The fine list of frequently asked questions and answers has in its opening paragraph two contradicting notions:
The English Language and Usage Stack Exchange is for linguists, etymologists, and (serious) English language enthusiasts.
which then continues with examples of topic welcome at the site
Questions on the following topics are welcomed here:
- Usage, word choice, and grammar
- Etymology (history of words’ development)
- Dialect differences
- Pronunciation (phonetics and phonology, dialectology)
- Spelling and punctuation
- Problems encountered by people learning English
I think that this is a serious problem.
"Linguists, etymologists and serious English language enthusiasts" very much sounds like a site where some sort of professional degree is required (similarly to mathoverflow; however their faq states in bold that they are looking for 'research level math questions').
On the other hand, at least the last topic of "Problems encountered by people learning English" is directly including in the audience the learners and beginners (as I said - at least the last, but also some of the other subjects would normally be perceived as extending to the 'language newbies' and not necessarily 'research level'; so this needs to be made clear).
This needs to be cleaned up because if the site is for students of English then there will be any number of valid but rather trivial questions that should be answered.
Also under off-topic there are subjects for which you can make strong arguments that they should be on-topic, such as
"Explain this joke to me", except in the case where the crux of the joke relies on an aspect of English covered by one of the welcomed topics above.
which gets most commonly humor usually employs literary or rhetorical devices to produce humor, see wikipedia
A joke is a phrase or a paragraph with a humorous twist. It can be in many different forms, such as a question or short story. To achieve this end, jokes may employ irony, sarcasm, word play and other devices.
there could be some exceptions where the question is asking about a some culturally specific knowledge and not about the linguistic aspect, but still I believe that even cultural references should get answered as, ultimately, it is part of learning the language. This extends to explaining many concepts and usage of certain words and culture, religion, specific technical meanings, etc.
I believe that these inconsistencies must be solved; the faq simply has to provide clear guidelines, otherwise there will always be people with (justifiably) opposite views on fundamental issues and there will be much circular running in circles.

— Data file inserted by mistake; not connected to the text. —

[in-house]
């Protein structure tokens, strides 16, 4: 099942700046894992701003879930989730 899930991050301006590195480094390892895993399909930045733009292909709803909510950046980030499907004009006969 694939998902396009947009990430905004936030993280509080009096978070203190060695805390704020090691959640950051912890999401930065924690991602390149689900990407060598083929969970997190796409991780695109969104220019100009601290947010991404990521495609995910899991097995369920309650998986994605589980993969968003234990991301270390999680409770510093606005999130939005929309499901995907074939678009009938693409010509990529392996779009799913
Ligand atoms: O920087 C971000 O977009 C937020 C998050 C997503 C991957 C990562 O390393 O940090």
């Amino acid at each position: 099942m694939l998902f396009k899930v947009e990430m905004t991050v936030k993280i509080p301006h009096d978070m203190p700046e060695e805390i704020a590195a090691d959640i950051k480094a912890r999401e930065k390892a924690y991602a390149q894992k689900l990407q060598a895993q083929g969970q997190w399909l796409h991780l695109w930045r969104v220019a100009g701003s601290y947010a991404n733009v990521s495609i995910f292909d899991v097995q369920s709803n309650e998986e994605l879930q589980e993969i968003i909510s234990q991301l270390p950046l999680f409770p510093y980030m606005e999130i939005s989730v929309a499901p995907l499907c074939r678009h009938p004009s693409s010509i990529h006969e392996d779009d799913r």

Depending on who should be the audience of the site the 'general reference' should also be defined much better. The core issue regarding general references on EL&U is that most of the answers can be found online (unlike stackoverflow or mathoverflow where problems that need solving or working out are presented). The reason is simple - most of the questions are of factual nature. This can not be changed - site must work to accommodate for this.
In such questions even very technical questions will get answers which is a simple quote and a link, and even the most interesting questions will seem like a general reference to the person that already knows the answer. More importantly on a lower end of the spectrum there will be different views on what constitutes a general reference answer. For example, assuming diligently researched question, someone might have found dictionary entries for an unknown word, but is not sure if their interpretation is correct. To others this will seem like a general reference, but if students are allowed, it really is not - poster had gone through research and could not understand it to extent that is required. (A note here: rephrasing the question can help here to conform to the faq; however I think that even questions that could be rephrased should be tolerated and not closed).
So, I think that this should be resolved once and for all - who is the audience?
Depending on the answer I see two main possible outcome scenarios:
- create the site for students and refer questions that are not technical enough to the student site, update faq to reflect new policies
- create a newbie or general reference tag and meticulously apply it - will keep all language related questions on one site and allow people to segment the content according to tags, update faq to reflect new policies